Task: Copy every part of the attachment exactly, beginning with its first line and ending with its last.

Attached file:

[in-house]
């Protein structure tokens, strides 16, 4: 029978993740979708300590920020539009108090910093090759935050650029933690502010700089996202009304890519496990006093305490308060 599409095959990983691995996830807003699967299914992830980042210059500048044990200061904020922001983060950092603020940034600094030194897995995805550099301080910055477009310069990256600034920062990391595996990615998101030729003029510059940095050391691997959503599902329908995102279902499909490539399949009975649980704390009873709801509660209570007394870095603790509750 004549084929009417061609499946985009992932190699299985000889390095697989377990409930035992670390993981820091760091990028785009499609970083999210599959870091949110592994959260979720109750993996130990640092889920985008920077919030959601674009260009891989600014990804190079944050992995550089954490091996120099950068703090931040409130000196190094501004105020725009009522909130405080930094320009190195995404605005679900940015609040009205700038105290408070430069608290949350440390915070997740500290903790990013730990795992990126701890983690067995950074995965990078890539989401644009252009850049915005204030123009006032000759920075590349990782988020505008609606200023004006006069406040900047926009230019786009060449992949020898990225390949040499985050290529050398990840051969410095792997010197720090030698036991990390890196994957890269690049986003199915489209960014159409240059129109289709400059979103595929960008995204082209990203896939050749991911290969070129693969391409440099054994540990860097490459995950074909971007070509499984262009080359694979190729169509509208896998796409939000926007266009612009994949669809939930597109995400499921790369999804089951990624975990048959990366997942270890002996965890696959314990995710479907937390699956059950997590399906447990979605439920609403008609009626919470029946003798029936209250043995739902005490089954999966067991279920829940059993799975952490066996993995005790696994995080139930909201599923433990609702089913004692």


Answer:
[in-house]
């Protein structure tokens, strides 16, 4: 029978993740979708300590920020539009108090910093090759935050650029933690502010700089996202009304890519496990006093305490308060 599409095959990983691995996830807003699967299914992830980042210059500048044990200061904020922001983060950092603020940034600094030194897995995805550099301080910055477009310069990256600034920062990391595996990615998101030729003029510059940095050391691997959503599902329908995102279902499909490539399949009975649980704390009873709801509660209570007394870095603790509750 004549084929009417061609499946985009992932190699299985000889390095697989377990409930035992670390993981820091760091990028785009499609970083999210599959870091949110592994959260979720109750993996130990640092889920985008920077919030959601674009260009891989600014990804190079944050992995550089954490091996120099950068703090931040409130000196190094501004105020725009009522909130405080930094320009190195995404605005679900940015609040009205700038105290408070430069608290949350440390915070997740500290903790990013730990795992990126701890983690067995950074995965990078890539989401644009252009850049915005204030123009006032000759920075590349990782988020505008609606200023004006006069406040900047926009230019786009060449992949020898990225390949040499985050290529050398990840051969410095792997010197720090030698036991990390890196994957890269690049986003199915489209960014159409240059129109289709400059979103595929960008995204082209990203896939050749991911290969070129693969391409440099054994540990860097490459995950074909971007070509499984262009080359694979190729169509509208896998796409939000926007266009612009994949669809939930597109995400499921790369999804089951990624975990048959990366997942270890002996965890696959314990995710479907937390699956059950997590399906447990979605439920609403008609009626919470029946003798029936209250043995739902005490089954999966067991279920829940059993799975952490066996993995005790696994995080139930909201599923433990609702089913004692």